Discover Why Wanting in Arabic Is This Year's Best Transgender Fiction
BY Trish Salah
June 30 2014 6:00 AM ET
Ghazals in Fugue
From her home wander love’s uncanny away, you!
Is it past: whose to tear memory away, you?
Stolen upon thought, "I’ll not see the end of this."
Ya aa’yni, turn your gaze from me away, you.
A girl’s hand may stop unexpected, bleeding over
What, wrest, was—eye to eye, between, a way, you…
Fall mistaking what looks she tosses for salvation.
Beware such boasts, what they give too freely away, you.
Unhinge the doors, with talk of children, your double, war;
Send memory’s limbs flailing. Who cast peace away, you?
Hear the sound of rain, on hotel window, so stark it bleeds
Like waking, like Hitchcock? Blinds so low, it’s too dark to read.
Here, the train breaking haunts, further out, the frame, broke hours ago.
What are Effrit to make twin towers glow, too dark to read?
Disfigured, losing specific dimensions, failing
In their finitude, what world is mirrored, too dark to read?
As fire works, roaming compulsive, the mind makes interior,
What was your house, her tomb, charred terribly, too dark to read.
There your girl becomes pursuit, embers, a route more circuitous
Her elliptical and fraying parabola. Too dark to read
Such hyperbole of desire. Fire returns void, in its avoidance.
Brute motor repetition writes parables too dark to read.
Into the wilds, some cliché of the wilds… it’s not the war
We flee, north, from Toronto—that year we’re not at war.
Gone to cottage like white folks, and compose queer idylls, break
Our fast at the Colonial, stock up at Nassr; say that’s not war.
With our weight in lebne, mint, parsley, burgle, beans for ful, lamb
For kibeh, we beg no guarantee of country. Anything but war
Until the third bottle of wine, allows someone to ask
If, in Lebanon I am that man, if not, that war,
My father wanted. You want to know what bargains
With snow will I make? Were my cousins not in that war?
Would I not have been with them, at Sabra, at Shatilla?
Naïve to the war, I break all our glasses, this ghazal’s form, smiling.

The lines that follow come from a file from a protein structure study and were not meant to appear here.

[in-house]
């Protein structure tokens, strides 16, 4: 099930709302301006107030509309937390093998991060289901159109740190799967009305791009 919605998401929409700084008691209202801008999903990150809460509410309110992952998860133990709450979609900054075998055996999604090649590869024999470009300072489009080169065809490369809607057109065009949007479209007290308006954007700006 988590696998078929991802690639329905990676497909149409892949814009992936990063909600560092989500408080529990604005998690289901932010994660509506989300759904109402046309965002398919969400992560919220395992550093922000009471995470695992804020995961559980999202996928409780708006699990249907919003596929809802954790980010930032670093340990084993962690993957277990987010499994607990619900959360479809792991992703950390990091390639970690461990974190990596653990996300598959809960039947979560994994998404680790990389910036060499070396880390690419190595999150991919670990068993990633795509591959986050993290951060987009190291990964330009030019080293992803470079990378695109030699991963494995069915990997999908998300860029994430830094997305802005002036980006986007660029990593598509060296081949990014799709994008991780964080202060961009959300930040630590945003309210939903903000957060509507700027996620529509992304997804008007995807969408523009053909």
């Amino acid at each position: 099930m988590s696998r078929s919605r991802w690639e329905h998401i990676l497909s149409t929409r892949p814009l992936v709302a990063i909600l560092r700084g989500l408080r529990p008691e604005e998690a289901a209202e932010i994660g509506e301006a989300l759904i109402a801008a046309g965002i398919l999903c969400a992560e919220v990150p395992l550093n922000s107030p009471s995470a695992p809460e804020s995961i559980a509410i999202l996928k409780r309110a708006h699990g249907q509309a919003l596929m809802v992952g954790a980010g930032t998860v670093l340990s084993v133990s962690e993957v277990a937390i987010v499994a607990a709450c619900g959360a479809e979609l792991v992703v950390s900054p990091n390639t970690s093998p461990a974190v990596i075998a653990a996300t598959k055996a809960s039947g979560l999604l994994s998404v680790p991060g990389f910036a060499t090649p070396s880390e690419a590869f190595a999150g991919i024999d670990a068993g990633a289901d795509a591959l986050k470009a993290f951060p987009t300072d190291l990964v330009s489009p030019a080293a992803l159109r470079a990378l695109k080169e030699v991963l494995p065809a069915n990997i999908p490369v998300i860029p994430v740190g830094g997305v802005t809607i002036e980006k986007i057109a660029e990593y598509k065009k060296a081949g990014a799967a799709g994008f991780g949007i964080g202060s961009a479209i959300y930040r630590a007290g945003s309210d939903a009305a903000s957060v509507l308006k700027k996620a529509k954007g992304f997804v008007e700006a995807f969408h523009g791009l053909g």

In the commons we give up on speaking, fall quiet
Cast looks to the mountains; from the pool, all’s quiet.
More to hold us here, than memory, or will, allow.
Lying by, in glassed-off heat, we listen past fall’s quiet
Whispers’ crackle, a jammed radios’ abandon, as mute,
Iraq’s young succumb to deserts “we” let fall... Quiet
As, when we slump into the sauna, genitals swaddled
White cotton shrouds, all eyes avert. Quietly appalled,
Afraid to see my breasts, yours, to site black dick. In the north
Country, we feel what they fear, the weight of whiteness, falling.
Reading The Book of Suicides
A change of sex is not a suicide note
Or, it goes across death, to a particular word
Veiled, you lie in the sun, your eyes wet
With what body are you leaving?
(Turning earth over, a sign, you hope, of dawn.
Sigh for the last words, the night she left behind.)
Suppose, when next we meet you do not know
This face or flesh, suppose my name is changed.
Reincarnated, skipping over death, the lovers.
I know you distrust the tale already.
The third sex is always dead to the first
Transcending, to the second, susceptible.
Where seducing is a virtue of finitude
A rose is kept for your garden.
And wilder growths allow you to imagine
Vast expanse beyond slant pale of headstones
Neither the world nor Ghalib dead, imagine—
Your promise fulfilled, snow rising to heaven.
Roses bloom inward, a miniscule infinity
Bubbles of earth aflame, efflorescent with air.
A change of sex is not a suicide note
What is a crypt? She heard him with his word.
Veiled, crossed out, divide of his mouth still open
She made her up—a language—we can only imagine
For the future, divide of the world still open
Not man or woman then—angelic, childish, feral, undead
Language keeps its secrets, pink tongue roses, blooming
The intoxication of death or you, a body becoming its own
Name or sounding it out, slivers of cool wrists
Broken, inscribed as accident, an accent encrypting
A change of sex, the languish of your shadow.
Or the sounding bell of this word’s breach:
What a sex is, is forever misled.
Selected from Wanting in Arabic by Trish Salah by permission of TSAR Publications. Copyright 2002, 2013.
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